- Rhode Island Trial Court Decision Could Spell Trouble for Employers Seeking to Enforce Restrictive Covenants Against Healthcare Employees
- May 18, 2016 | Author: Francesco A. DeLuca
- Law Firm: Ogletree, Deakins, Nash, Smoak & Stewart, P.C. - Boston Office
- One of an employer’s first steps in a suit against a former employee to enforce a restrictive covenant is to seek a preliminary injunction to prevent the employee from continuing to violate his or her contractual obligations. But Rhode Island’s healthcare employers may no longer have that option with respect to employees who provide patient care, as a result of Judge Michael A. Silverstein’s recent novel decision in Medicine and Long Term Care Associates, LLC v. Khurshid.
The defendant in Medicine and Long Term Care Associates, Dr. Shahzad Khurshid, had entered into an “Association Agreement” with Medicine and Long Term Care Associates, LLC (MLTC), a healthcare provider that primarily serves geriatric patients in nursing homes. Under the agreement’s “Exclusivity and Non-Competition” clause, Dr. Khurshid agreed to provide “services for the benefit of the patients of MLTC on a mutually agreed upon schedule” in exchange for compensation. The agreement also contained numerous restrictive covenants. Those covenants prohibited Dr. Khurshid from soliciting MLTC’s employees, agents, contractors, referral sources, and patients; causing or inducing those entities or MLTC’s suppliers or vendors to terminate or suspend their business with MLTC; and maintaining a practice within nine miles of MLTC’s principal place of business.
In December 2014, after having rendered services to MLTC’s patients for over five years, Dr. Khurshid notified MLTC of his intention to terminate the agreement. A few days later, a retirement center that had a contract with MLTC notified MLTC of its intention to terminate its contract. MLTC suspected that the retirement center had retained Dr. Khurshid and, in response, MLTC filed suit to enforce the restrictive covenants in the agreement. In an effort to safeguard the interests that the restrictive covenants sought to protect, MLTC requested preliminary “injunctive relief prohibiting Khurshid from using business relationships established—and confidential information developed—while he was associated with MLTC.”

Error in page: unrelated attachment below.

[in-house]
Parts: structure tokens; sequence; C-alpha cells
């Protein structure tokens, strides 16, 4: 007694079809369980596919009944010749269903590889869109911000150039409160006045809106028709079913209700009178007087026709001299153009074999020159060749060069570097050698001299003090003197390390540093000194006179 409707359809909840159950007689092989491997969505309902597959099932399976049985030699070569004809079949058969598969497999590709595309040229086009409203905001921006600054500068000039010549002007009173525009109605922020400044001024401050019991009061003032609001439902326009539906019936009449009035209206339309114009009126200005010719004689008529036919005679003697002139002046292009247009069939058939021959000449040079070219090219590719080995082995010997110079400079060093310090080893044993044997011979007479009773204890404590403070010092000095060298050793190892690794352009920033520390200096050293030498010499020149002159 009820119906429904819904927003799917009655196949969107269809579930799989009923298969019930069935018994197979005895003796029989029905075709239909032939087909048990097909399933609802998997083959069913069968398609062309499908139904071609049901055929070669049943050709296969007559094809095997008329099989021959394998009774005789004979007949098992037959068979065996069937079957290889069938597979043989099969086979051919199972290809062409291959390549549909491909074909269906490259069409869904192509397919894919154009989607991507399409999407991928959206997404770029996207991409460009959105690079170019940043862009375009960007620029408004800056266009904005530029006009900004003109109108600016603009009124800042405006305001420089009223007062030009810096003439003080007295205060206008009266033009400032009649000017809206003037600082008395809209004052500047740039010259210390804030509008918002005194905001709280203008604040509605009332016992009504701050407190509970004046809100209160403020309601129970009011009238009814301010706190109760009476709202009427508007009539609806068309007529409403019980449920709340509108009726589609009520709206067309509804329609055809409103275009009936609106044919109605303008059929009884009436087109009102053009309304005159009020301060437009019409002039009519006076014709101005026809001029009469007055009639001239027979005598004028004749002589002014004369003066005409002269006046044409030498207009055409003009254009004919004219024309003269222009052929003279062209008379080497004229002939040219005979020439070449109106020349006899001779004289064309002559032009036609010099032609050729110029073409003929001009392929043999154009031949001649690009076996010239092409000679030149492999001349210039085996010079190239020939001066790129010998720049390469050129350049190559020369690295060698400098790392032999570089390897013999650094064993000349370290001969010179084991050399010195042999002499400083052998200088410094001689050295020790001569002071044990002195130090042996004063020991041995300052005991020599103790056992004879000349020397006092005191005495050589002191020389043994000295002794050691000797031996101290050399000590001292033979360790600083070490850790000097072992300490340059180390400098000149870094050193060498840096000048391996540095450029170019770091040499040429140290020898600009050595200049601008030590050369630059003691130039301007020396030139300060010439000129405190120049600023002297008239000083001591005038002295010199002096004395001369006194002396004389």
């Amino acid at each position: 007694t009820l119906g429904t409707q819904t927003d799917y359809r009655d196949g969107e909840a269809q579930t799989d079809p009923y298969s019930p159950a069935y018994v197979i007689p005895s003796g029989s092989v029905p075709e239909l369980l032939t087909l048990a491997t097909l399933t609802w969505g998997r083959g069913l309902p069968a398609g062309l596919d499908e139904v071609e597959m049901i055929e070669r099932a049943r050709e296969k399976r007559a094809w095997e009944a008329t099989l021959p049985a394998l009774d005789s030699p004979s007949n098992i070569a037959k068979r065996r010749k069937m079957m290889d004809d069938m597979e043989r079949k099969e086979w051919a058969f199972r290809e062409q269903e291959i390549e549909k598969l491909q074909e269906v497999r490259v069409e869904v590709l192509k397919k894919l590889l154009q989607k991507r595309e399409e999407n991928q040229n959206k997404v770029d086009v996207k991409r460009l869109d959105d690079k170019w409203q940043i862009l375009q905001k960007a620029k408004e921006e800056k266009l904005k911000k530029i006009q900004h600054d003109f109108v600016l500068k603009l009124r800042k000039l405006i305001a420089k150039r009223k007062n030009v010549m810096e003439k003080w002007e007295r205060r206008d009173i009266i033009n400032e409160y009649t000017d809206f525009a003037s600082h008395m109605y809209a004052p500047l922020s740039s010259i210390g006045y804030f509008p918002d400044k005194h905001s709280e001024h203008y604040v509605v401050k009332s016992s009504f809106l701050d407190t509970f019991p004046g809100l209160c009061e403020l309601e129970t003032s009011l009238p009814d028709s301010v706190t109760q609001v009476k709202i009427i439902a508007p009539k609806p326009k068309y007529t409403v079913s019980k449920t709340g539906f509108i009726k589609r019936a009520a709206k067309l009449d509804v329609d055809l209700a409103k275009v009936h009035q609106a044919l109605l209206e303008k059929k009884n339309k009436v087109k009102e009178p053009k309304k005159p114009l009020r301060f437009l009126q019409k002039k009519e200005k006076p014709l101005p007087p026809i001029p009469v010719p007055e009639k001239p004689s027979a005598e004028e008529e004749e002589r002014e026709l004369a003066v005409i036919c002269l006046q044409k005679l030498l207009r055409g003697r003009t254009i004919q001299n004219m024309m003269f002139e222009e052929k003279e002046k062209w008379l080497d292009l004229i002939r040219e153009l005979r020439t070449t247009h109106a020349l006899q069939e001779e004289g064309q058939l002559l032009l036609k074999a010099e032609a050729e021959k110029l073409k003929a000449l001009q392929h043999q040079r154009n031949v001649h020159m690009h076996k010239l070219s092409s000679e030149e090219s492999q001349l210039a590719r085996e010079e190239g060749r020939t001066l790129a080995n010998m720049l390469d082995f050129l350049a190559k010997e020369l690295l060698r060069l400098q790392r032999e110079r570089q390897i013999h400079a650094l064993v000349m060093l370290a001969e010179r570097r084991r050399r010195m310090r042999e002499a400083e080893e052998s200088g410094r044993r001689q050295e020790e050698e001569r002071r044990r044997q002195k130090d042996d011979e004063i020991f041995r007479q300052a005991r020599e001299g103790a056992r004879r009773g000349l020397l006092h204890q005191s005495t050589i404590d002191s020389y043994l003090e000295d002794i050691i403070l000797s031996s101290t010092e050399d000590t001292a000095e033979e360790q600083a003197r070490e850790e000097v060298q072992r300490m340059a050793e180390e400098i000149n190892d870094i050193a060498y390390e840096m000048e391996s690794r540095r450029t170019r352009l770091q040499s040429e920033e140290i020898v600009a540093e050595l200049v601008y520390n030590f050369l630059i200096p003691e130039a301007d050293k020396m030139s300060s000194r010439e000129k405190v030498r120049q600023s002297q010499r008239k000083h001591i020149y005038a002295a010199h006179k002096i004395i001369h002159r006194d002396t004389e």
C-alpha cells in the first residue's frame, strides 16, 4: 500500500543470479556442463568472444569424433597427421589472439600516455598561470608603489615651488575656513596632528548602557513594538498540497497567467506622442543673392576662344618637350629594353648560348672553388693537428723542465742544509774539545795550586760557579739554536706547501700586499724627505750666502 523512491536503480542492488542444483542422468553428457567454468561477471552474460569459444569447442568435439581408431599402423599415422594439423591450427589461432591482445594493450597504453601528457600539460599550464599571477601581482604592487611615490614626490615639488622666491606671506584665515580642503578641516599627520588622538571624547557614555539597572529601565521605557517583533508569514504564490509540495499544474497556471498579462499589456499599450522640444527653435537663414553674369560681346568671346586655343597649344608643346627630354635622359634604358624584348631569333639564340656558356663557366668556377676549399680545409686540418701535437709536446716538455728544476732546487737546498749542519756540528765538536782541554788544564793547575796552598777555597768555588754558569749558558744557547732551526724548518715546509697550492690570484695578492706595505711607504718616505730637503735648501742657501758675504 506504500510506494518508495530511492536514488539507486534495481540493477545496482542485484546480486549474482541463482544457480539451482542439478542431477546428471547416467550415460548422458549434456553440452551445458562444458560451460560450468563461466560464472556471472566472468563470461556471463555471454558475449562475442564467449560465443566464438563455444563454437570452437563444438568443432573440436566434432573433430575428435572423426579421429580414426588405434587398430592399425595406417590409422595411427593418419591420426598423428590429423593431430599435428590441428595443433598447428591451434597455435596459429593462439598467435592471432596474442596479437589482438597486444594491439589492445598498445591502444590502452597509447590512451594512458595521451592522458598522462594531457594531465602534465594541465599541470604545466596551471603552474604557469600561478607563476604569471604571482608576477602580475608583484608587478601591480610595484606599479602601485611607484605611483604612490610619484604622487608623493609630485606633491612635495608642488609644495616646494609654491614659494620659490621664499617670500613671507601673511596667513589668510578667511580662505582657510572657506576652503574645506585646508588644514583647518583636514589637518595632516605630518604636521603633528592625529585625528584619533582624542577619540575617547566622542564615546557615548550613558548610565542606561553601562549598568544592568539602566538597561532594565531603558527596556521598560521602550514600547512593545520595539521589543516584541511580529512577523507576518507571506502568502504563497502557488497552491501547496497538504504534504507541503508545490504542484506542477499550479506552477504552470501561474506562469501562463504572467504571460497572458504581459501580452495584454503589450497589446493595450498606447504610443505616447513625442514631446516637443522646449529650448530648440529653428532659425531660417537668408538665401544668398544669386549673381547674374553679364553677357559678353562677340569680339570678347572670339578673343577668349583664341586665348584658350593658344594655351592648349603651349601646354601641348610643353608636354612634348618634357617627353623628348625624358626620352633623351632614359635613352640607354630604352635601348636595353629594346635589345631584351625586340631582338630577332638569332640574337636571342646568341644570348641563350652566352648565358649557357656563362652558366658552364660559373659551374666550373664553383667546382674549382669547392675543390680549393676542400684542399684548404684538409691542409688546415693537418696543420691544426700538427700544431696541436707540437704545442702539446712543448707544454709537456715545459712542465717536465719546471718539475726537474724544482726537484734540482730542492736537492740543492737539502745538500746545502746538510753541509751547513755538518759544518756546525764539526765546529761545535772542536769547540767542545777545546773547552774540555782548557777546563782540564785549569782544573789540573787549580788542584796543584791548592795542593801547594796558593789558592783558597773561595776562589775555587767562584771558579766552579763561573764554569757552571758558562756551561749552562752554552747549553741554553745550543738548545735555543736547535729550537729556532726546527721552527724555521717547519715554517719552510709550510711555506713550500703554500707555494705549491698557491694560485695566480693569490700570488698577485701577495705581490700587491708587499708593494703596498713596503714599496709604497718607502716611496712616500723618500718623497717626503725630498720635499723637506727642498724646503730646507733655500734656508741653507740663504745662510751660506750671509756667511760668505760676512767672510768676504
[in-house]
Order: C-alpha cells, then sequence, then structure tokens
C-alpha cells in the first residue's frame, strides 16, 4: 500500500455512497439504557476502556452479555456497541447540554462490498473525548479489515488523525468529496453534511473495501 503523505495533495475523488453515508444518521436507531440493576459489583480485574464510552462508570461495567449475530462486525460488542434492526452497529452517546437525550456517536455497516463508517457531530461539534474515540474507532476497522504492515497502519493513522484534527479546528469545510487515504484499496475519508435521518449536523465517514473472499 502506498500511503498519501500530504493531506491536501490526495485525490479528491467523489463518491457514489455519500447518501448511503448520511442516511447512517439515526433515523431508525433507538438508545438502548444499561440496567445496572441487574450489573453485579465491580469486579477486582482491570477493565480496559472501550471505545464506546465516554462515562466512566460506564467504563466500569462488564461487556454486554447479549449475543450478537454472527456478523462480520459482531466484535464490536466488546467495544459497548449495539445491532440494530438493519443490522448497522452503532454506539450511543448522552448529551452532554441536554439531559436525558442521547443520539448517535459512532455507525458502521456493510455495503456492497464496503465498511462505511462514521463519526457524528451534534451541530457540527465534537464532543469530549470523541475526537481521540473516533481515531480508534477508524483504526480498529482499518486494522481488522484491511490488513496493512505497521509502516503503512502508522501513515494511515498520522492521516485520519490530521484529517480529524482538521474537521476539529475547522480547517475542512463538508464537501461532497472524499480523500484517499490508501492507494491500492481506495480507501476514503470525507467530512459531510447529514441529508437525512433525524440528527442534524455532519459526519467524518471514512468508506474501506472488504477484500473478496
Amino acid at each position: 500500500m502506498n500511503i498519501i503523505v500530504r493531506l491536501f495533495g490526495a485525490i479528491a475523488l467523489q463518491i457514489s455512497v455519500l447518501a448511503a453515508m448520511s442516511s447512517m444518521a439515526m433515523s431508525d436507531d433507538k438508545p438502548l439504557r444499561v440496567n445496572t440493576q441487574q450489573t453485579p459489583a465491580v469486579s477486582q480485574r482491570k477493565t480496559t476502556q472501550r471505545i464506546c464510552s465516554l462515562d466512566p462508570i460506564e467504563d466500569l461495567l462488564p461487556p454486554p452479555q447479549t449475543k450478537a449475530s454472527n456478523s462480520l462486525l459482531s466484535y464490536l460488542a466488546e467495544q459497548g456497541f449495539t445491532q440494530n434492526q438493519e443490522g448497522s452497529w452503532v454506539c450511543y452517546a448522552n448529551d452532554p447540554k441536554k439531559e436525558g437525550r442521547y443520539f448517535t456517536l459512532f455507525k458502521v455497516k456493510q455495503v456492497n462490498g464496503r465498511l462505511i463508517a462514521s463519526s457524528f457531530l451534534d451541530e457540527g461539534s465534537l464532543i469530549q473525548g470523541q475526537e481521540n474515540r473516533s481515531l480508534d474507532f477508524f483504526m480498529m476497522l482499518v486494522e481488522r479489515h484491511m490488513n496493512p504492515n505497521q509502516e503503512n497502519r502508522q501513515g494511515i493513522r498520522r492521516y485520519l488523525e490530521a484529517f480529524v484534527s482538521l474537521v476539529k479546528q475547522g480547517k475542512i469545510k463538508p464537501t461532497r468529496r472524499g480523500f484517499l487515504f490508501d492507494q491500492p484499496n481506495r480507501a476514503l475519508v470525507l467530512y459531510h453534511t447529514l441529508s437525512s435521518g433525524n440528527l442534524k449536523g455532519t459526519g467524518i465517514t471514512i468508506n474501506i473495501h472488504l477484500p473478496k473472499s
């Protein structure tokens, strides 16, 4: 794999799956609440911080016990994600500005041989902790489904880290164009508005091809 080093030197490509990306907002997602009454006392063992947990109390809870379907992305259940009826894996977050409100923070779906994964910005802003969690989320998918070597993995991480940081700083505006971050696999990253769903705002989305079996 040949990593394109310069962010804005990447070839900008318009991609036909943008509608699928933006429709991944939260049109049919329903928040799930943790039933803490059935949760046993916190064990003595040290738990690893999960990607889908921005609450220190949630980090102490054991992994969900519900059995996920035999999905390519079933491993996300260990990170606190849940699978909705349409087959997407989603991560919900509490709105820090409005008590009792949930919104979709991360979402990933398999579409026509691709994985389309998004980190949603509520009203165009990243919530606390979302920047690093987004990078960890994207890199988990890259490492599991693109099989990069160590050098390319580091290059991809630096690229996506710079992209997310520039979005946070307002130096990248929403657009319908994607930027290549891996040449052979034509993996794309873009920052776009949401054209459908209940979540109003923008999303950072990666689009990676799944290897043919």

Although the court opined that MLTC may have otherwise satisfied the familiar elements required to obtain injunctive relief, it found that entering the requested injunction would undermine the public’s interest in allowing individuals to choose their healthcare providers. The court derived that public-interest not from a Rhode Island statute, but from a Massachusetts statute—namely, Massachusetts General Laws (M.G.L.) chapter 112, section 12X. That statute renders post-termination contractual restrictions on a physician’s right to practice void and unenforceable. Finding that the public policy embodied in the Massachusetts statute “outweighs any professional benefits derived from a restrictive covenant,” the court declined to enter a preliminary injunction enforcing the agreement’s restrictive covenants.
As is true of many novel cases, the decision in Medicine and Long Term Care Associates raises more questions than it answers. Most notably, the court did not go so far as to hold that post-termination restrictive covenants as applied to physicians are void as against public policy (as the Massachusetts law does). Instead, the court only declined to enter a preliminary injunction in MLTC’s favor and stressed that it left MLTC “to seek legal redress for its injuries,” that is, money damages. But in many cases, the harm that results from a violation of a restrictive covenant is difficult to quantify.
This decision also creates confusion for healthcare employers in Rhode Island. Rhode Island courts have repeatedly recognized that employers may use restrictive covenants to protect legitimate interests such as goodwill, unique or novel employee training methods, trade secrets, and confidential information. And, the Supreme Court of Rhode Island has held that money damages cannot adequately compensate a party for these injuries.
Another difficult issue that the Medicine and Long Term Care Associates decision raises but does not answer is whether its reasoning will be limited to physicians. For instance, Massachusetts has enacted a statute, M.G.L. chapter 112, section 74D, that bars the application of noncompetition agreements to nurses. Based on Medicine and Long Term Care Associates, a Rhode Island court could identify a public policy of permitting individuals to select their nurses and decline to enter a preliminary injunction enforcing a restrictive covenant against a nurse in Rhode Island.
As a trial court decision, Medicine and Long Term Care Associates is not binding, but courts may rely on it in their discretion. Only time will tell how Rhode Island courts will interpret and apply Medicine and Long Term Care Associates and its reasoning. In the meantime, employers in the patient care industry may want to consider reviewing and revising their agreements with patient-care providers to account for the possibility that injunctive relief may not be available to enforce their restrictive covenants, and to ensure that they have considered alternative approaches to protecting their legitimate business interests.